Festival brings indie musicians to Hot Springs

California-based hardcore band Deaf Club — Jason Klein (from left), Tommy Meehan, Justin Pearson, Brian Amalfitano, Scott Osment — headline Friday at Hot Springs’ 19th Annual Valley of the Vapors Festival. (Special to the Democrat-Gazette/Daniel Bergeron)

Of all the great annual events on the Arkansas music scene, the Valley of the Vapors festival in Hot Springs has to be up there among the best. Since 2005, the festival's plan was to attract interesting, offbeat indie acts from around the globe to the cozy environs of the Spa City as they travel to or from the hustle and bustle of the giant SXSW Music Festival in Austin, Texas.

The 19th edition of Valley of the Vapors takes place Friday through Sunday at Cedar Glades Park with a lineup of almost 20 bands ranging from power pop, punk, garage rock and most everything in between. Headliners are Atlanta's Locate S,1 on Friday, California hardcore quintet Deaf Club on Saturday and on Sunday Canadian indie pop singer-songwriter Begonia, a standout from last year, returns to close the festival. Among the other groups appearing are Modeling of Fayetteville, Hot Springs' Cosmic Cream, Gloin of Toronto, Los Angeles' Zzzahara, CDSM of Atlanta, Denmark's the Foreign Resort and Baby Baby Explores of Rhode Island.

The festival, presented by venerable Hot Springs nonprofit Low Key Arts, was previously held at venues around the city, but that all changed with the move outdoors to Cedar Glades, where festival-goers can also camp.

"This will be our third year at Cedar Glades Park, and the festival has taken on a whole new life out there," says Low Key Arts Executive Director Sonny Kay. "Our crowd has grown with each successive iteration of the festival and as things grow we're able to extend our reach and attract bands who might be more well known."

Deaf Club is fronted by singer Justin Pearson, founder of influential underground band The Locust and a member of Dead Cross, which also features singer Mike Patton of Faith No More and Mr. Bungle and drummer Dave Lombardo, formerly of Slayer. While the group has a few shows lined up in Austin, this tour was inspired by Valley of the Vapors.

"I actually hate South by Southwest, but this whole trip was based around Valley of the Vapors," says Pearson. "Sonny asked us if we'd play and we're all fans of his. We have a lot of ties to him and his work."

Deaf Club's debut, "Productive Disruption," came out last year and was followed by a four-song EP, "Bad Songs Forever," which includes a cover of the Pixies' "Broken Face." While their sound is aggressive, blast-beat thrash, Deaf Club has a distinct sense of humor intermingled with its message.

"A lot of people take themselves a little too seriously," Pearson says. "Humor is a really good way to be more open. I lot of the stuff I sing about might be challenging for the listener. It's one thing to be political ... but if you can add humor it gives a little more leeway for engagement."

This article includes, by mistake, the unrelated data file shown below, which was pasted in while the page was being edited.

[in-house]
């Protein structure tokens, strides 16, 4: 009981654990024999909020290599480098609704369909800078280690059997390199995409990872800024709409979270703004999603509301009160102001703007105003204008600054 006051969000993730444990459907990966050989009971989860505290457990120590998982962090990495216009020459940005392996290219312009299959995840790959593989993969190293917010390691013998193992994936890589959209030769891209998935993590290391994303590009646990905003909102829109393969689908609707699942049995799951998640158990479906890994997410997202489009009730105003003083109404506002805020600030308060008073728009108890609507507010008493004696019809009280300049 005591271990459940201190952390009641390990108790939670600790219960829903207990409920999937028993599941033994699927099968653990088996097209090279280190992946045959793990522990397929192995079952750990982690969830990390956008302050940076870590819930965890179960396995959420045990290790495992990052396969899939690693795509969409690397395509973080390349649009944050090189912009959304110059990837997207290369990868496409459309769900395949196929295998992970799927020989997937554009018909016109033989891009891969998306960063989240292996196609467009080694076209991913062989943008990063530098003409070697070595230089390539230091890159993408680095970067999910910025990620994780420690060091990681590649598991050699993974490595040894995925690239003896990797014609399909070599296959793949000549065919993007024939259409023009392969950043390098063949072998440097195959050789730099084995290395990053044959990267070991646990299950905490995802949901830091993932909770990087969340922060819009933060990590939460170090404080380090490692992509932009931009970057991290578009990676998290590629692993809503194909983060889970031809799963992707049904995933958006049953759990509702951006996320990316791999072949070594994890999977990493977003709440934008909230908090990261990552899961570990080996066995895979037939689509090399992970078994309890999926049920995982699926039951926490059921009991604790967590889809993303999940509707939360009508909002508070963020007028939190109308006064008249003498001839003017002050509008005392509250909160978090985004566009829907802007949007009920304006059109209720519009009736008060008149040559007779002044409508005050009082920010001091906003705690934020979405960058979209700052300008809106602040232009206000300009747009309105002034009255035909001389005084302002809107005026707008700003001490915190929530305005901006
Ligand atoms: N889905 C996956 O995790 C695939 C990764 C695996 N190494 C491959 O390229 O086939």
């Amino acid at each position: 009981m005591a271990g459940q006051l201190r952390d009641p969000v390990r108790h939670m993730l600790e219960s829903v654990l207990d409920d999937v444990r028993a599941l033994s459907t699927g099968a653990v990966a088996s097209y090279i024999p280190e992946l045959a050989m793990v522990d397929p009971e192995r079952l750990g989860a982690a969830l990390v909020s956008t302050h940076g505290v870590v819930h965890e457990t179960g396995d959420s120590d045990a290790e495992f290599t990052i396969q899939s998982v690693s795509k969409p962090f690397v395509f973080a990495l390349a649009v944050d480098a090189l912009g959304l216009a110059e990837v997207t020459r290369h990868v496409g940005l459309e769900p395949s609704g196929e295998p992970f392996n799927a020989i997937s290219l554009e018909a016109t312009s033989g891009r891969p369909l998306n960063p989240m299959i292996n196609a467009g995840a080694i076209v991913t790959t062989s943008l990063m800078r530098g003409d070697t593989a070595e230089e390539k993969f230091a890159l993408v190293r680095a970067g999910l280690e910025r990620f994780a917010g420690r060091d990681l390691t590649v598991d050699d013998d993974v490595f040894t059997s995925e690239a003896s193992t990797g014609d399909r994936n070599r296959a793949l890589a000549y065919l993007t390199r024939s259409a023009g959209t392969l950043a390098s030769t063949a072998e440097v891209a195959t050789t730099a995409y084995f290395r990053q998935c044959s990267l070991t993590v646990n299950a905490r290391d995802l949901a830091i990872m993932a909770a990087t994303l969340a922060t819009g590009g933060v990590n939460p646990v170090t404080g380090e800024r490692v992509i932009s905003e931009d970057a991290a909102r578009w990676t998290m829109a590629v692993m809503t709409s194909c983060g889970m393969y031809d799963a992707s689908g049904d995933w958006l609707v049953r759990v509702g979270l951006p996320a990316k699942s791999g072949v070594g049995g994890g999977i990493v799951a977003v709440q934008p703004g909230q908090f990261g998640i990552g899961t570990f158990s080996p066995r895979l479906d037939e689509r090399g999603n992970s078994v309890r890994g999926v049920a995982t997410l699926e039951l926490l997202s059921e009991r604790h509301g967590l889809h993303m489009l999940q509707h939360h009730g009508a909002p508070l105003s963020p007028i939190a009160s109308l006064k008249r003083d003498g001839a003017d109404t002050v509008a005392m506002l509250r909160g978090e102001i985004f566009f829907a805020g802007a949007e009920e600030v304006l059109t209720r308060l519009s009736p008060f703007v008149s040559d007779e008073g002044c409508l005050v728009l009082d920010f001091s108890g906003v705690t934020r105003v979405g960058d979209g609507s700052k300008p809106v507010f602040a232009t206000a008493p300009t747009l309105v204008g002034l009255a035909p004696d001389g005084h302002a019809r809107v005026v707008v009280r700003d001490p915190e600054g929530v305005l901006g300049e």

photo  New Jersey garage rockers Johnny Germ and the Membrains will perform Sunday at Valley of the Vapors. (Special to the Democrat-Gazette/Cecilia Orlando)  New Jersey garage rockers Johnny Germ and the Membrains kick off the proceedings on Sunday. Inspired by punk forefathers like Iggy and the Stooges, the Ramones and the Dead Boys as well as Memphis punk legends the Oblivians and the late Jay Reatard, Germ and the Membrains are making their Arkansas debut.

"I've been looking back at past [festival] lineups as I was like, oh, I like that band and that band," says Germ. "I've seen a lot of notable acts that have been there and that's cool."

The Membrains have released a string of bratty, scuzzed-out singles including the latest, "Seams," and a bouncy, buzzy, lo-fi take on ELO's "Turn to Stone." As for what to expect from the group on Sunday, Germ says, with a chuckle, "a very high-energy, chaotic show."

Music booker Bobby Missile has been bringing acts to the festival since 2006.

"We've stayed true to our formula of trying to find cutting edge, original music and compiling unique lineups with stuff people have never heard before," he says. "This year is up there with the best years we've ever had."

There will be food trucks, of course, as well as vendors selling arts and crafts.

"Everybody loves the music of VoV, and that's certainly the whole point of the festival," Kay says, "but we want the art-adjacent side of it to grow, too, and be something that artisanal people can rely on as a major event in their calendar. We have so much room to grow at Cedar Glades, we can accommodate as many vendors as we can it. It's awesome."

19th Annual Valley of the Vapors

  • Friday-Sunday, Cedar Glades Park, 461 Wildcat Road, Hot Springs
  • Admission: $20-$50; camping passes, $30-$75 (does not include concert admission)
  • Friday: 4:30, Weird Music; 5:30, Constant Smiles; 6:45, Sky Creature; 8, Modeling; 9:15, Locate S,1
  • Saturday: 3:30, Cosmic Cream; 4:30, Living Hour; 5:30, Truth Club; 6:30, The Foreign Resort; 7:30, CDSM; 8:30, F*** Money; 9:30, Deaf Club
  • Sunday: 3:30, Johnny Germ & The Membrains; 4:30, Motherhood; 5:30, Baby Baby Explores; 6:15, Gloin; 7:15, Zzzahara; 8:15, Shutups; 9:15, Begonia
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